The Fair Work Ombudsman has launched further legal action alleging discrimination against a young employee on the grounds of her pregnancy.
It is the fifth prosecution by the workplace regulator involving discrimination on the grounds of a woman’s pregnancy, and there are concerns the relevant workplace laws are not filtering down to small and medium sized enterprises (SMEs).
Under the Fair Work Act, it is unlawful to discriminate against employees on the grounds of pregnancy, race, colour, sex, sexual preference, age, physical or mental disability, marital status, family or carer responsibilities, religion, political opinion, national extraction or social origin.
“Discriminatory behaviour can include dismissing an employee, threatening to dismiss an employee, reducing an employee’s hours, denying training and promotion opportunities or refusing to employ, promote or train an employee,” the FWO said in a statement.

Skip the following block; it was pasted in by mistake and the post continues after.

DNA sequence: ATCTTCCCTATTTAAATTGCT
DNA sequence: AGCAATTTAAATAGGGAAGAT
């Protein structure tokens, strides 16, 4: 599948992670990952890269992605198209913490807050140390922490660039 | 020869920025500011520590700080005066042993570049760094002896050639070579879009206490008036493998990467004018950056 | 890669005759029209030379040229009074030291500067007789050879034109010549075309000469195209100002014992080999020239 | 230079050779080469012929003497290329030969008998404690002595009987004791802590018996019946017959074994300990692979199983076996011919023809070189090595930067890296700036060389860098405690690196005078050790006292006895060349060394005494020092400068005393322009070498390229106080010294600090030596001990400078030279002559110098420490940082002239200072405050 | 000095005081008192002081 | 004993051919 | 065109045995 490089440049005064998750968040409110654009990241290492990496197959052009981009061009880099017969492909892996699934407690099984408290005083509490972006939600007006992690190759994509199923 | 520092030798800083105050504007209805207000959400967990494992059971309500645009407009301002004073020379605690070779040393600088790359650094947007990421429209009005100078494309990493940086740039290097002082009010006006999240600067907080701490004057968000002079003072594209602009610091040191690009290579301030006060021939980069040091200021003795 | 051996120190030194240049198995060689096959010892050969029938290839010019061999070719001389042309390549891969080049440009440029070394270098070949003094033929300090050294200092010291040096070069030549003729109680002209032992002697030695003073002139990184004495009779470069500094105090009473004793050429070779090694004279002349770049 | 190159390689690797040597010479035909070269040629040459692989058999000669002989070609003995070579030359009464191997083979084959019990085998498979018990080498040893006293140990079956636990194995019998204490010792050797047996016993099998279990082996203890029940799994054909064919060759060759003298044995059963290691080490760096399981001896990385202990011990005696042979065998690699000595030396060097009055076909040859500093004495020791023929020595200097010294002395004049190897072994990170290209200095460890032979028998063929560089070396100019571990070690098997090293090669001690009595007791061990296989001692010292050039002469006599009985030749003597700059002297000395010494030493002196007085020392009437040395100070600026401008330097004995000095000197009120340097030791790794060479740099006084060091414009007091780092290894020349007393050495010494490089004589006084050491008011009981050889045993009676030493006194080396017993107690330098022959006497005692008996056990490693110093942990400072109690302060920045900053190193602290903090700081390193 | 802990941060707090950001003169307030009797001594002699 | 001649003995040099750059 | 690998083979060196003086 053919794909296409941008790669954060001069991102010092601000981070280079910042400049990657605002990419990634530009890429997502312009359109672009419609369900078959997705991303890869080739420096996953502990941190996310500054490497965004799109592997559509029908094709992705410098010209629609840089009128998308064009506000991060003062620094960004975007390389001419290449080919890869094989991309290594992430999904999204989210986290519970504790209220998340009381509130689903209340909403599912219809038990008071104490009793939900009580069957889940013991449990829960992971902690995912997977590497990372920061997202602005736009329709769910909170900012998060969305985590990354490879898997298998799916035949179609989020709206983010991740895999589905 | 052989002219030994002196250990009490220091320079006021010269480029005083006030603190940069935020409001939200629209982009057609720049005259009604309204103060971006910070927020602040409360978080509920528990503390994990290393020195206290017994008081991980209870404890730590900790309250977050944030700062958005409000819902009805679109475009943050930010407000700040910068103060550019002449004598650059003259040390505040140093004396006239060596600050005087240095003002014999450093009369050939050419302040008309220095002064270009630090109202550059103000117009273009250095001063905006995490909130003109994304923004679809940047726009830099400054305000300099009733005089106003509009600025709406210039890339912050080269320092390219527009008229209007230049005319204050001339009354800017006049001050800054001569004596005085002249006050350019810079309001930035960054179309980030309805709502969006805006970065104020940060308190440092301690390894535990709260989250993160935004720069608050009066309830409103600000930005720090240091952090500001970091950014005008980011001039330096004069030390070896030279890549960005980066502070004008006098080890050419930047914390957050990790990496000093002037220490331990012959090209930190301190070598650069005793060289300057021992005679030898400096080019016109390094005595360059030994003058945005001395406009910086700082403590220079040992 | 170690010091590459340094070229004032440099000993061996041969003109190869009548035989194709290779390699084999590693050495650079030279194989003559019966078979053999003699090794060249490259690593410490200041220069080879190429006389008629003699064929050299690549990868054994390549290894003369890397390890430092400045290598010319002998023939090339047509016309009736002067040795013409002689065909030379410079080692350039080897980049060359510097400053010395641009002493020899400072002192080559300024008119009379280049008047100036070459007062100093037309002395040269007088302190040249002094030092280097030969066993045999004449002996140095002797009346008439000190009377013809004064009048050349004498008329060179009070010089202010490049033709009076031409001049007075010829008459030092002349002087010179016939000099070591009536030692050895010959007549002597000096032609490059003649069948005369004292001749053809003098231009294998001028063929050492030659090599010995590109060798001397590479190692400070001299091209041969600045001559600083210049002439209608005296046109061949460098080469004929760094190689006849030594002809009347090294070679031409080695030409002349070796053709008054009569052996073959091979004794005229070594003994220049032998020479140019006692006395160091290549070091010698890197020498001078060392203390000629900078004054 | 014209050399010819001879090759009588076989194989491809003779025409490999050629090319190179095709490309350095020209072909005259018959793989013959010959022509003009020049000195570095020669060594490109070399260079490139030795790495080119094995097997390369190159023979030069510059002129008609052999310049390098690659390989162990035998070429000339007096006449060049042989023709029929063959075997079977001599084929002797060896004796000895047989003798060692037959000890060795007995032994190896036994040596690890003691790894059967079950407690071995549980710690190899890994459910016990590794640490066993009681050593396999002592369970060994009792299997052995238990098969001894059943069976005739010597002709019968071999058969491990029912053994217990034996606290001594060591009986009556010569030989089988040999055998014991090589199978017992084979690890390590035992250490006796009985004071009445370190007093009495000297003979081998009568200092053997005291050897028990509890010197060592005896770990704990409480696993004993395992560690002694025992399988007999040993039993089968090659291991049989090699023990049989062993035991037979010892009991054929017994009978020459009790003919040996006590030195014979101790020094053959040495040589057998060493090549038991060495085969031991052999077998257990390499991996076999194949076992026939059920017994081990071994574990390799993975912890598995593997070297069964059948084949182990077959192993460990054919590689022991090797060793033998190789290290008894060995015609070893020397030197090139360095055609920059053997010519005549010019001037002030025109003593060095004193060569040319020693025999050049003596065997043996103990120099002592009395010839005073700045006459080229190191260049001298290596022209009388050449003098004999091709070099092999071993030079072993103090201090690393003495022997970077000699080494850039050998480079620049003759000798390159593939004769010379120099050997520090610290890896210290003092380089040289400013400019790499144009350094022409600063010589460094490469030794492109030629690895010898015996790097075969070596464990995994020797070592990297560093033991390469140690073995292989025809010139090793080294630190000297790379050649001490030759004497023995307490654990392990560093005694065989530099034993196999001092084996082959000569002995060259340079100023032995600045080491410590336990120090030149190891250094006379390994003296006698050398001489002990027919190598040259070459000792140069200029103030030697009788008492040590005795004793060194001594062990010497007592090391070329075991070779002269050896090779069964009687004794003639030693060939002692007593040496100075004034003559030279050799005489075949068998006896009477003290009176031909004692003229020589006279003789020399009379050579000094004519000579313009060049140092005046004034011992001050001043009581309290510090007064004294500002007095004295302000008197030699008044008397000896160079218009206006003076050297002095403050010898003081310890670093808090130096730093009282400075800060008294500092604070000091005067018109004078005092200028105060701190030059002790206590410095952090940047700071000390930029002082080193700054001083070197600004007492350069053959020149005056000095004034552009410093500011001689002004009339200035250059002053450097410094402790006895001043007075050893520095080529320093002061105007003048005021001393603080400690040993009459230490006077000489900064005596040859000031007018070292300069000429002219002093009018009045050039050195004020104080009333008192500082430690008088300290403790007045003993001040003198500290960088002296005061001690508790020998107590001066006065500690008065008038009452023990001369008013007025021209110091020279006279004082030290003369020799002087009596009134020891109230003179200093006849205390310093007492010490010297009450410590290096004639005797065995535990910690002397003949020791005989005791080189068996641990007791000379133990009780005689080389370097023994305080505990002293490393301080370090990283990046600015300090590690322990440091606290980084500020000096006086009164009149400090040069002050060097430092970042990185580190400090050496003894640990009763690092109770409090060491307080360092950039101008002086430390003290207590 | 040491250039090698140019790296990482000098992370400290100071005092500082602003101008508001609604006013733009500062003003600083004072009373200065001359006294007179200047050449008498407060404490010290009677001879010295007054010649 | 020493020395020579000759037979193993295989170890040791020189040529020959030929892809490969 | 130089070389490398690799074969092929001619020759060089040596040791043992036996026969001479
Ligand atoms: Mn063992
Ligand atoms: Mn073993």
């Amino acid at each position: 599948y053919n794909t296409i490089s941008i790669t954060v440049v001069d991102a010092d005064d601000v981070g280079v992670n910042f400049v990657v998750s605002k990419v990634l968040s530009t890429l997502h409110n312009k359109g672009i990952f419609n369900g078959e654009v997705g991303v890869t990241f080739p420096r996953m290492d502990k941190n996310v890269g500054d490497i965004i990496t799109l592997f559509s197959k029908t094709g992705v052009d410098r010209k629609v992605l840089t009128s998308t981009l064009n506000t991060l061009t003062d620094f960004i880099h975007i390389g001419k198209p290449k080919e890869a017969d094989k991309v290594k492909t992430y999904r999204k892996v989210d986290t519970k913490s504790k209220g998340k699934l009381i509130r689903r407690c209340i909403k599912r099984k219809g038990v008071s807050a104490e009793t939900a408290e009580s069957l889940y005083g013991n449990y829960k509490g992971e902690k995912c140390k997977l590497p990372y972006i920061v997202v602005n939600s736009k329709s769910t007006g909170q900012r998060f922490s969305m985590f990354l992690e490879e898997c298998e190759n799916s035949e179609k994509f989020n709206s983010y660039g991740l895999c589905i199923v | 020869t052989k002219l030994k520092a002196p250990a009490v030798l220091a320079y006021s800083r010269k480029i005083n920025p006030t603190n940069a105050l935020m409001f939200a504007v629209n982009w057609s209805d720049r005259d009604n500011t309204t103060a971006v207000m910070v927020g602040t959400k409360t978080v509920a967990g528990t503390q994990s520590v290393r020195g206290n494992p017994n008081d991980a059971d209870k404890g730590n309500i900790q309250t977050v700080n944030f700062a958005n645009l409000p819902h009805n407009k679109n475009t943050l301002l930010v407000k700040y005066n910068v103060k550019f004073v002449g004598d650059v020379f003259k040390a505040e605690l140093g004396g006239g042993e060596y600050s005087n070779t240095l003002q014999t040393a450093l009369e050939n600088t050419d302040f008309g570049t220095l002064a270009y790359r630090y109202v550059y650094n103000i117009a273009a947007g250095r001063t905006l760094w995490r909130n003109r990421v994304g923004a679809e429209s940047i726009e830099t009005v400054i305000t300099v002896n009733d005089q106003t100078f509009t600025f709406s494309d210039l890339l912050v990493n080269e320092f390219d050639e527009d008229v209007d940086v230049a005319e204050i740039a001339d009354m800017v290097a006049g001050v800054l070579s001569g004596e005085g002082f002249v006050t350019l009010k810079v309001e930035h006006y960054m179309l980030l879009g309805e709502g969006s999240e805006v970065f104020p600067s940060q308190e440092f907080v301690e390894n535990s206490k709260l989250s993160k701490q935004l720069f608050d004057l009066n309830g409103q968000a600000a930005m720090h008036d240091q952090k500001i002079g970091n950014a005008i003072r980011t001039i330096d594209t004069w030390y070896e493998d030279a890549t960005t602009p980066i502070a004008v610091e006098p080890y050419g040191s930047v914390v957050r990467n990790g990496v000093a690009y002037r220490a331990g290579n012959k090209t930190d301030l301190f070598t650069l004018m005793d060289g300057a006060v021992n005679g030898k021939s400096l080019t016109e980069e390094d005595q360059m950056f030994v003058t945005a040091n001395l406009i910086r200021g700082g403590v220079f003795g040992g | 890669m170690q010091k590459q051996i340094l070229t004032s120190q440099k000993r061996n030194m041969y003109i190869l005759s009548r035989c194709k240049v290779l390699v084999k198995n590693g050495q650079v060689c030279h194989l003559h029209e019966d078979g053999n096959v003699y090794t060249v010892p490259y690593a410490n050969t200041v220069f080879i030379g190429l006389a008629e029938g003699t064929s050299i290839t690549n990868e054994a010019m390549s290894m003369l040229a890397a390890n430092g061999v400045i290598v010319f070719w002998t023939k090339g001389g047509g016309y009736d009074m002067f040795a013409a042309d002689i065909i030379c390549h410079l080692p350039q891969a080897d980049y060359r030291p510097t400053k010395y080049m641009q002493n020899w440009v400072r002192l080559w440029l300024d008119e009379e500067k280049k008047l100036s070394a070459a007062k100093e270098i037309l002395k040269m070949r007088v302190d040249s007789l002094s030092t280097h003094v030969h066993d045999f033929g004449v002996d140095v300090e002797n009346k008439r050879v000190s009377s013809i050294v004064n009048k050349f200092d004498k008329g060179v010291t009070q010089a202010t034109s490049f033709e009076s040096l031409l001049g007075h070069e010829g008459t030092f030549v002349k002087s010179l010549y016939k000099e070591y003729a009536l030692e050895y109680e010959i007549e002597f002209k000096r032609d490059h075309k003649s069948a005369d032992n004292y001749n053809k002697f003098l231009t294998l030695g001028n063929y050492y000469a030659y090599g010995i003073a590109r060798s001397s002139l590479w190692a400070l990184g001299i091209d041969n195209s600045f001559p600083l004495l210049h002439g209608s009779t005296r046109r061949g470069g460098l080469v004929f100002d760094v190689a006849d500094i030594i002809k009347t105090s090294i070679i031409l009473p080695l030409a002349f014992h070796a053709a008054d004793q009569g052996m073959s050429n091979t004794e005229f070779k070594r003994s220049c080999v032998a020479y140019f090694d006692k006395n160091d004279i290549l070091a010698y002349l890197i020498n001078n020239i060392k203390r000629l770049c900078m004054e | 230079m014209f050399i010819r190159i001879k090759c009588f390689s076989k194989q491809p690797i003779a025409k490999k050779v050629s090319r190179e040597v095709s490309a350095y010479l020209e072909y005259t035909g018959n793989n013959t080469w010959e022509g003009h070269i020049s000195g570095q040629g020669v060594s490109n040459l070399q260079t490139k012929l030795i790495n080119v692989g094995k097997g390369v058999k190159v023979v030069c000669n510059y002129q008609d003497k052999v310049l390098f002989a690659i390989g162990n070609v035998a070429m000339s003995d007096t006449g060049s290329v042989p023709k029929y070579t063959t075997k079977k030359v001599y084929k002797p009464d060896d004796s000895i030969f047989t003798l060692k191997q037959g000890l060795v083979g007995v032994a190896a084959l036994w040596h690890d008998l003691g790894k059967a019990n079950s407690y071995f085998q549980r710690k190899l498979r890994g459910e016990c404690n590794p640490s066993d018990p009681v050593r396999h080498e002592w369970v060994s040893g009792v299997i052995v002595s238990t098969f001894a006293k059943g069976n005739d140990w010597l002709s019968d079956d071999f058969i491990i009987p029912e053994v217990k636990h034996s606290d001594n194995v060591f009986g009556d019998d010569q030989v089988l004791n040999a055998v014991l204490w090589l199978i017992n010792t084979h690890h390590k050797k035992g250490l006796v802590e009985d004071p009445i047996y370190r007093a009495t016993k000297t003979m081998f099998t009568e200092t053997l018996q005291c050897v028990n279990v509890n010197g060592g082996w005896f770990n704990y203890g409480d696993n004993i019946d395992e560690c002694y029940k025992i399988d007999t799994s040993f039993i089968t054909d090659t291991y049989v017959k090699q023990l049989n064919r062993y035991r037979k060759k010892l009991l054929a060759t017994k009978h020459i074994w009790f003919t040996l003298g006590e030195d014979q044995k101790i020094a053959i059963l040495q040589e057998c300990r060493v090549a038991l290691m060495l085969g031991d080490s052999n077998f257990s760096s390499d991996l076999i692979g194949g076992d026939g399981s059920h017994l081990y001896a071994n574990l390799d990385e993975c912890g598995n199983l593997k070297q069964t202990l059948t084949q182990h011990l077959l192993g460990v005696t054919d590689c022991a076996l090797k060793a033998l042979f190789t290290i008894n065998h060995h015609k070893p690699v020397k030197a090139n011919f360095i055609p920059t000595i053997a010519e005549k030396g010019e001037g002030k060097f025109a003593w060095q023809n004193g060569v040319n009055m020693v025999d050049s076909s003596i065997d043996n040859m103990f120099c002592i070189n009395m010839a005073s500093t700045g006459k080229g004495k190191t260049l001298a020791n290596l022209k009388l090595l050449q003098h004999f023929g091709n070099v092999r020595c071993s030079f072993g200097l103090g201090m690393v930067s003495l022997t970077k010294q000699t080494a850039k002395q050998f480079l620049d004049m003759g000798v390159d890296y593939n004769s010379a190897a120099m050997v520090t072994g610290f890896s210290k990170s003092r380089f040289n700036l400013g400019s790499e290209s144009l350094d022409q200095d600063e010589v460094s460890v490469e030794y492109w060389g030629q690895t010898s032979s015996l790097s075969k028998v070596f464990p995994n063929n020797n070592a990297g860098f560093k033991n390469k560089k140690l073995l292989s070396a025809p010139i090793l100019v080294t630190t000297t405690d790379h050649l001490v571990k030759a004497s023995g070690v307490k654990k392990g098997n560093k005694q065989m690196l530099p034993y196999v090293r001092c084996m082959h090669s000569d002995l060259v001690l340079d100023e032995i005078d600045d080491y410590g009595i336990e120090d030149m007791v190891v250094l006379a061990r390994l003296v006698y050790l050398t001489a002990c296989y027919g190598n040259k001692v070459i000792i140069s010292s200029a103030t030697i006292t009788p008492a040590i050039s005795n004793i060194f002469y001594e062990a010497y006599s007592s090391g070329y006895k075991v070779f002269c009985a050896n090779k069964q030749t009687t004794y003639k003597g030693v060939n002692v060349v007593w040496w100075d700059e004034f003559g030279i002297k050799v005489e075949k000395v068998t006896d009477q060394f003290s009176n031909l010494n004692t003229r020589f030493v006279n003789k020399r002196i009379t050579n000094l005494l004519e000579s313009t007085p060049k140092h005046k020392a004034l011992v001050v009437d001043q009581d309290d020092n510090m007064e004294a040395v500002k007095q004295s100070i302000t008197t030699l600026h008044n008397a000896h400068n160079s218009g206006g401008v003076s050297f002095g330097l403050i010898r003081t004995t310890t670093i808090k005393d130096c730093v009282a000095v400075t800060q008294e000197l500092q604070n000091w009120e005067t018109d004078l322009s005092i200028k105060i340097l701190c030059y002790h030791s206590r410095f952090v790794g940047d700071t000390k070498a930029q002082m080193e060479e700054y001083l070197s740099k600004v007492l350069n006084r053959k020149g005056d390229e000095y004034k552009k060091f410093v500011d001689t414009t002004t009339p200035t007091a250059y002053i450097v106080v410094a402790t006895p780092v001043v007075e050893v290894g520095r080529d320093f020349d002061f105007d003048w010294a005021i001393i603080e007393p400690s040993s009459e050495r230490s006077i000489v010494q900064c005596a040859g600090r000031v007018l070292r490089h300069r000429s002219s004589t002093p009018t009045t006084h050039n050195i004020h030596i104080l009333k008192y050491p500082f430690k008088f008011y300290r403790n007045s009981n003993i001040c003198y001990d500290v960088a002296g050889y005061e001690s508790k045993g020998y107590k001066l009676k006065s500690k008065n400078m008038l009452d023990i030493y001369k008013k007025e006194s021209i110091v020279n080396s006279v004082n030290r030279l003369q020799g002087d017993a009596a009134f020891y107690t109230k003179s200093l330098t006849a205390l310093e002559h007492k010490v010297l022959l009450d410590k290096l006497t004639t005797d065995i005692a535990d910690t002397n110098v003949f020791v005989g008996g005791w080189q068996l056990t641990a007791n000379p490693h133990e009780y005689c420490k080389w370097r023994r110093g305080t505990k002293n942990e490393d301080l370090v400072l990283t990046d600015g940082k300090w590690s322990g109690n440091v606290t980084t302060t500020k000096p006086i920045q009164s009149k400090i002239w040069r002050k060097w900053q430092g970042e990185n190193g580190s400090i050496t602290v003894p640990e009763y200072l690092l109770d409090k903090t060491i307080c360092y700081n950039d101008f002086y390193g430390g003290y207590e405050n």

In a case taken against Felix Corporation Pty Ltd, which operates GV Bargains stores throughout Victoria, FWO is claiming that workplace laws relating to obtaining written agreement before reducing a part-time employee’s regular work hours, keeping employment records and complying with a Notice to Produce employment records were allegedly breached.
If guilty, the individuals responsible could face penalties of up to $6,600 per breach, and the company faces penalties of up to $33,000 per breach.
Just last month, the operator of a Perth child care centre was fined $13,200 and ordered to pay $5,000 compensation to an employee pressured into resigning after she became pregnant. At the time of the prosecution, Fair Work Ombudsman Nicholas Wilson said it is the responsibility of employers to make sure they are aware of their obligations under workplace laws and that they treat workers fairly, or face expensive penalties.